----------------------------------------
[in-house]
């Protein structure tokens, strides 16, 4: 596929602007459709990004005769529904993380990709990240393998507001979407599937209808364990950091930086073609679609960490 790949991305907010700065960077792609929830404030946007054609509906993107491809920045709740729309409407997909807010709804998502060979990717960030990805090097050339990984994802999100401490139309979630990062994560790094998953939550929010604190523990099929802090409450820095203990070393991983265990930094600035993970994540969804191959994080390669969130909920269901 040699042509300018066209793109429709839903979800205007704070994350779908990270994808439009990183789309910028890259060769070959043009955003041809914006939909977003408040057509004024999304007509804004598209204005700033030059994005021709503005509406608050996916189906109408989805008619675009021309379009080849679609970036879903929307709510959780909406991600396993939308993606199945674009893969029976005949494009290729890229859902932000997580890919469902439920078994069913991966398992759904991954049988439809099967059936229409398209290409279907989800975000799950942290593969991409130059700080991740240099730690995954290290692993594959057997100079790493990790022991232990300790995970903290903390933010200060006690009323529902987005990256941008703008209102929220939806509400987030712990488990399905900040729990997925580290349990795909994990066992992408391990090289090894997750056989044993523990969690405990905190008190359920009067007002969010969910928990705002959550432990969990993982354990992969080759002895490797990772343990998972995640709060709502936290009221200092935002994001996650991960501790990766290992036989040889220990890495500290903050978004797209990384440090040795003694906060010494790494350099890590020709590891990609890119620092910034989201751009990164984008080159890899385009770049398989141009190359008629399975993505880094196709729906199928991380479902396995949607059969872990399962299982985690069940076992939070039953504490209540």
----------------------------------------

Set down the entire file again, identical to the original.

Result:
[in-house]
């Protein structure tokens, strides 16, 4: 596929602007459709990004005769529904993380990709990240393998507001979407599937209808364990950091930086073609679609960490 790949991305907010700065960077792609929830404030946007054609509906993107491809920045709740729309409407997909807010709804998502060979990717960030990805090097050339990984994802999100401490139309979630990062994560790094998953939550929010604190523990099929802090409450820095203990070393991983265990930094600035993970994540969804191959994080390669969130909920269901 040699042509300018066209793109429709839903979800205007704070994350779908990270994808439009990183789309910028890259060769070959043009955003041809914006939909977003408040057509004024999304007509804004598209204005700033030059994005021709503005509406608050996916189906109408989805008619675009021309379009080849679609970036879903929307709510959780909406991600396993939308993606199945674009893969029976005949494009290729890229859902932000997580890919469902439920078994069913991966398992759904991954049988439809099967059936229409398209290409279907989800975000799950942290593969991409130059700080991740240099730690995954290290692993594959057997100079790493990790022991232990300790995970903290903390933010200060006690009323529902987005990256941008703008209102929220939806509400987030712990488990399905900040729990997925580290349990795909994990066992992408391990090289090894997750056989044993523990969690405990905190008190359920009067007002969010969910928990705002959550432990969990993982354990992969080759002895490797990772343990998972995640709060709502936290009221200092935002994001996650991960501790990766290992036989040889220990890495500290903050978004797209990384440090040795003694906060010494790494350099890590020709590891990609890119620092910034989201751009990164984008080159890899385009770049398989141009190359008629399975993505880094196709729906199928991380479902396995949607059969872990399962299982985690069940076992939070039953504490209540």